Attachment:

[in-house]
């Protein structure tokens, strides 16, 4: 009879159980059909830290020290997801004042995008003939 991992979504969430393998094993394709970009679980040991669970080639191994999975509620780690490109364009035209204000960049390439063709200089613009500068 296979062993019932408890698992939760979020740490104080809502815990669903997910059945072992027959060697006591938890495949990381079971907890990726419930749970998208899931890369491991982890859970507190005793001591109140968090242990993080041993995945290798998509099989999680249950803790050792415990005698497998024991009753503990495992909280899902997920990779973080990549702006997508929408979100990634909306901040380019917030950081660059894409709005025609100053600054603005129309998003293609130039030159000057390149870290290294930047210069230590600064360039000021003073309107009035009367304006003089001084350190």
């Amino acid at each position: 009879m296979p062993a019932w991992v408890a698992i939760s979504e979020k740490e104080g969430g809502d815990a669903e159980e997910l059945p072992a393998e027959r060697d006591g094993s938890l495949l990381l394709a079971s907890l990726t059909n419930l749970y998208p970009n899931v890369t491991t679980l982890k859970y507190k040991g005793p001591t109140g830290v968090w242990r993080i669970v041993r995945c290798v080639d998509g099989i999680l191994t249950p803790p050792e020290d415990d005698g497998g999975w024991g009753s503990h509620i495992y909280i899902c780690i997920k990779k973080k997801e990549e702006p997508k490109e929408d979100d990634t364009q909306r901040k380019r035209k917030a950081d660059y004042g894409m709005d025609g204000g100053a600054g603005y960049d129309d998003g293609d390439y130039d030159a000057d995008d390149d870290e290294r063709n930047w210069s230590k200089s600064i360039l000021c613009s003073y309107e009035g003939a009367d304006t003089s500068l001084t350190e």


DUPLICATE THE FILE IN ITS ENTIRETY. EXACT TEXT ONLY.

[in-house]
């Protein structure tokens, strides 16, 4: 009879159980059909830290020290997801004042995008003939 991992979504969430393998094993394709970009679980040991669970080639191994999975509620780690490109364009035209204000960049390439063709200089613009500068 296979062993019932408890698992939760979020740490104080809502815990669903997910059945072992027959060697006591938890495949990381079971907890990726419930749970998208899931890369491991982890859970507190005793001591109140968090242990993080041993995945290798998509099989999680249950803790050792415990005698497998024991009753503990495992909280899902997920990779973080990549702006997508929408979100990634909306901040380019917030950081660059894409709005025609100053600054603005129309998003293609130039030159000057390149870290290294930047210069230590600064360039000021003073309107009035009367304006003089001084350190």
């Amino acid at each position: 009879m296979p062993a019932w991992v408890a698992i939760s979504e979020k740490e104080g969430g809502d815990a669903e159980e997910l059945p072992a393998e027959r060697d006591g094993s938890l495949l990381l394709a079971s907890l990726t059909n419930l749970y998208p970009n899931v890369t491991t679980l982890k859970y507190k040991g005793p001591t109140g830290v968090w242990r993080i669970v041993r995945c290798v080639d998509g099989i999680l191994t249950p803790p050792e020290d415990d005698g497998g999975w024991g009753s503990h509620i495992y909280i899902c780690i997920k990779k973080k997801e990549e702006p997508k490109e929408d979100d990634t364009q909306r901040k380019r035209k917030a950081d660059y004042g894409m709005d025609g204000g100053a600054g603005y960049d129309d998003g293609d390439y130039d030159a000057d995008d390149d870290e290294r063709n930047w210069s230590k200089s600064i360039l000021c613009s003073y309107e009035g003939a009367d304006t003089s500068l001084t350190e």